Good morning

US ‘shadow president’ Alexander Haig (1973) has died. Younger people may not even know his name, but those of us who were here during Watergate remember him well.

Kissinger, Nixon, Ford, Haig

In the last year of his own presidency, Richard Milhous Nixon, that tragic figure of American history, retired to a wingchair, a phone, a bottle of good whisky and a fireplace. Alexander Haig pretty much ran government and thus the country.

Haig served in Vietnam and was became a four-star general before he retired and served the Nixon White House – first as Secretary of State and later as chief-of-staff.

Nixon has become something of an obsession of mine, perhaps because his life was so monumentally Shakespearean. Perhaps the most complex man ever to sit in the Oval Office. And – had his very dark side not prevailed – he would be remembered as a great president. It’s also interesting that if he were in politics today he would, in terms of public policy, been considered a liberal.

He was a vicious anti-Semite and author of the destructive ‘Southern strategy’, perhaps the most cynical political act of American history. Right up there with Andrew Johnson, who succeeded Lincoln and immediately went about undoing as much of Lincoln’s legacy as he could. Reminders of the enormous impact a single person can have on a nation.

A nation that, as it happens, is now enjoying the 134th day of the ninth year of the War in Afghanistan.

25 responses to “Good morning

  1. Just a great blog! I’m signing up for sure. My husband, a Vietnam Vet, rather dispised Mr. Haig. I’ve come to find a mellower feeling for Nixon over the year. A man controlled by his passions for sure. Thanks for stopping by, and letting me discover another must read blog!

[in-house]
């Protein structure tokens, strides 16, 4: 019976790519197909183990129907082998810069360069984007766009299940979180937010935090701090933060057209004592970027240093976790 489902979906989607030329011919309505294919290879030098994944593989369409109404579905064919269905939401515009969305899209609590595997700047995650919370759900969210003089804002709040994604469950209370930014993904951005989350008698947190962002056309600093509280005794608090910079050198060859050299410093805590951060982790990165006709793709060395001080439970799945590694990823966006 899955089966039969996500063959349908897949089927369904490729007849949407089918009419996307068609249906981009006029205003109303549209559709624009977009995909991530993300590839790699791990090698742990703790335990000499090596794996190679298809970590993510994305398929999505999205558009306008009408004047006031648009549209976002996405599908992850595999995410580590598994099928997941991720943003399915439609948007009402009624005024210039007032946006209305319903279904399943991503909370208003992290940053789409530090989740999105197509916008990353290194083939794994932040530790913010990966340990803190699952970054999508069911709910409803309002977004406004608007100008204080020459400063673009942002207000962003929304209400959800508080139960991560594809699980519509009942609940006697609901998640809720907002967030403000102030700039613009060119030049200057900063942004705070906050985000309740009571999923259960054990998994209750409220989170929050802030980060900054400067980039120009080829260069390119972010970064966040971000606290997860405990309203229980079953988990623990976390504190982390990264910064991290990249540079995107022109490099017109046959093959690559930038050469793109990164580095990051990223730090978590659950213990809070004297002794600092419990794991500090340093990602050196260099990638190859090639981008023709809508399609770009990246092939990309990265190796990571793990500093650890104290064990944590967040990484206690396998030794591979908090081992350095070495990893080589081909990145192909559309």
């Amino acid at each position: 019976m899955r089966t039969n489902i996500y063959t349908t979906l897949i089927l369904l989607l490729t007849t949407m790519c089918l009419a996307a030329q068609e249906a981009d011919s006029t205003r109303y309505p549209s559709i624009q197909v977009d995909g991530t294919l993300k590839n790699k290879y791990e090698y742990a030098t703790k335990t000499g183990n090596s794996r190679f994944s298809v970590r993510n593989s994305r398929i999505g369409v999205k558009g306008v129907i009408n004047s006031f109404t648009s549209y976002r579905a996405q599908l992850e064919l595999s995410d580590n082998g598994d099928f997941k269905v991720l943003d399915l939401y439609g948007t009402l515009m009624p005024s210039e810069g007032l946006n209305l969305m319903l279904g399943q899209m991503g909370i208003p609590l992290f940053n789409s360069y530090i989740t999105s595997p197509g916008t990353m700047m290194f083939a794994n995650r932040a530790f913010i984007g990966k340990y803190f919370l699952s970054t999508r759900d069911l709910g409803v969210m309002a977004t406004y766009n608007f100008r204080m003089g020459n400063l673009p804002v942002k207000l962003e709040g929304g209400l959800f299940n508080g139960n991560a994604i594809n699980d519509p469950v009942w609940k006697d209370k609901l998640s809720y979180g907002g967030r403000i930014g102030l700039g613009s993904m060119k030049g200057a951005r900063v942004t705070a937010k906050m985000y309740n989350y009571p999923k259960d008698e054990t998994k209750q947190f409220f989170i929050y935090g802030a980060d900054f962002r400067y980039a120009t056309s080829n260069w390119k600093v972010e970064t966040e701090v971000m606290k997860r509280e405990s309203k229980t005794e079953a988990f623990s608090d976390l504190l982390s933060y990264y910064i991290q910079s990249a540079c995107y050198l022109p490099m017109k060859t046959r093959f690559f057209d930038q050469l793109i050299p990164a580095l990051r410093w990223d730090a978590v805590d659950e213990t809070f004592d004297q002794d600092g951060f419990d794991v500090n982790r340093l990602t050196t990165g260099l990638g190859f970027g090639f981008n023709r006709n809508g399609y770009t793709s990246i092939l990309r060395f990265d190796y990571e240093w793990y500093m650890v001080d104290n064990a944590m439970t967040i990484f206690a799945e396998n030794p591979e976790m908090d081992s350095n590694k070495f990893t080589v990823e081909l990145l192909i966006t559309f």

• Glad to see you here Sherry. Every once in a while we get a good conversation going.

      Vietnam vets especially disliked Westmoreland, who thought more bombs and bullets would do the job for sure.


  2. I am surprised the rebranding of Operation New Dawn hasn’t gotten your ire up. (I know I ended with a preposition but “gotten up your ire” just doesn’t seem right.)


    • OMG, I just googled it and I didn’t even know we’d renamed the war in Iraq. Well, isn’t that special. Now that you’ve brought it to my attention, I may have to explore it a bit!

      And Joe Liebeman wants us to go to war in Iran. Triplets!


  3. Thanks for thoughts on Nixon. I’ve just started the “Nixon and Kissinger” by Robert Dallek this week. Promising stuff. He talks about Nixon getting fits in the car, kicking the driver seat for some insignificant little personal snub. It’s cartoon-like the whole thing.


    • If and when you have the time, get NIXONLAND by Rick Pearlstein, probably the newest. It was so good that after reading it from the library, I had to order my own copy.